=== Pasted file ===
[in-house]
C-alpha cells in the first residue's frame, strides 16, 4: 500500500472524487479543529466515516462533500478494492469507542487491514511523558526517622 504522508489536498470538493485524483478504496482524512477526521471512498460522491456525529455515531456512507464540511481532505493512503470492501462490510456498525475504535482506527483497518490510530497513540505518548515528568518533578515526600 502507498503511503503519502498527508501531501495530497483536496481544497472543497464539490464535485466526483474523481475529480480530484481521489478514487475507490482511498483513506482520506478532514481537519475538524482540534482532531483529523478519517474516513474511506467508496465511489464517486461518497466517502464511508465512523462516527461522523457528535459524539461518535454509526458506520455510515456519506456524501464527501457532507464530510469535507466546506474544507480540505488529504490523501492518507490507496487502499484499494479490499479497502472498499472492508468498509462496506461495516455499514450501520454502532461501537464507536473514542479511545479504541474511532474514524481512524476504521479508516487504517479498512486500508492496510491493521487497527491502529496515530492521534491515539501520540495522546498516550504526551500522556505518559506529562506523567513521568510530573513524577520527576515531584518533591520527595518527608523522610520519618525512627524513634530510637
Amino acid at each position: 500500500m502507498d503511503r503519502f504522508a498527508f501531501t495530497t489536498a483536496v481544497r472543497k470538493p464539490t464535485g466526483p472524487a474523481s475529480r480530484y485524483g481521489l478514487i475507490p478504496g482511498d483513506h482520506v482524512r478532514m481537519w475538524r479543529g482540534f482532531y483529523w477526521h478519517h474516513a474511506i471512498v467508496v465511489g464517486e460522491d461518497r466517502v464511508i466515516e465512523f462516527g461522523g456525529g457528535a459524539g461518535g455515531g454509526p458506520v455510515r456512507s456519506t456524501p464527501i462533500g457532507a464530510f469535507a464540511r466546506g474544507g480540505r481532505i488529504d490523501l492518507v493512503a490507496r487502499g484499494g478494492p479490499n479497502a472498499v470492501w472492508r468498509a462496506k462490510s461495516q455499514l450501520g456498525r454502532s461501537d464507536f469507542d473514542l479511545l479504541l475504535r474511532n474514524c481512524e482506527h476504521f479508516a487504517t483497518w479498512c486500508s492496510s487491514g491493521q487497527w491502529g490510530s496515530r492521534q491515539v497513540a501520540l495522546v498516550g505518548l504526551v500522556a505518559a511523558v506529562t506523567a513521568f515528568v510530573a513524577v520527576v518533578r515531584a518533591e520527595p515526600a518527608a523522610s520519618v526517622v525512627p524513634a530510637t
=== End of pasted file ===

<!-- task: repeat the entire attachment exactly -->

[in-house]
C-alpha cells in the first residue's frame, strides 16, 4: 500500500472524487479543529466515516462533500478494492469507542487491514511523558526517622 504522508489536498470538493485524483478504496482524512477526521471512498460522491456525529455515531456512507464540511481532505493512503470492501462490510456498525475504535482506527483497518490510530497513540505518548515528568518533578515526600 502507498503511503503519502498527508501531501495530497483536496481544497472543497464539490464535485466526483474523481475529480480530484481521489478514487475507490482511498483513506482520506478532514481537519475538524482540534482532531483529523478519517474516513474511506467508496465511489464517486461518497466517502464511508465512523462516527461522523457528535459524539461518535454509526458506520455510515456519506456524501464527501457532507464530510469535507466546506474544507480540505488529504490523501492518507490507496487502499484499494479490499479497502472498499472492508468498509462496506461495516455499514450501520454502532461501537464507536473514542479511545479504541474511532474514524481512524476504521479508516487504517479498512486500508492496510491493521487497527491502529496515530492521534491515539501520540495522546498516550504526551500522556505518559506529562506523567513521568510530573513524577520527576515531584518533591520527595518527608523522610520519618525512627524513634530510637
Amino acid at each position: 500500500m502507498d503511503r503519502f504522508a498527508f501531501t495530497t489536498a483536496v481544497r472543497k470538493p464539490t464535485g466526483p472524487a474523481s475529480r480530484y485524483g481521489l478514487i475507490p478504496g482511498d483513506h482520506v482524512r478532514m481537519w475538524r479543529g482540534f482532531y483529523w477526521h478519517h474516513a474511506i471512498v467508496v465511489g464517486e460522491d461518497r466517502v464511508i466515516e465512523f462516527g461522523g456525529g457528535a459524539g461518535g455515531g454509526p458506520v455510515r456512507s456519506t456524501p464527501i462533500g457532507a464530510f469535507a464540511r466546506g474544507g480540505r481532505i488529504d490523501l492518507v493512503a490507496r487502499g484499494g478494492p479490499n479497502a472498499v470492501w472492508r468498509a462496506k462490510s461495516q455499514l450501520g456498525r454502532s461501537d464507536f469507542d473514542l479511545l479504541l475504535r474511532n474514524c481512524e482506527h476504521f479508516a487504517t483497518w479498512c486500508s492496510s487491514g491493521q487497527w491502529g490510530s496515530r492521534q491515539v497513540a501520540l495522546v498516550g505518548l504526551v500522556a505518559a511523558v506529562t506523567a513521568f515528568v510530573a513524577v520527576v518533578r515531584a518533591e520527595p515526600a518527608a523522610s520519618v526517622v525512627p524513634a530510637t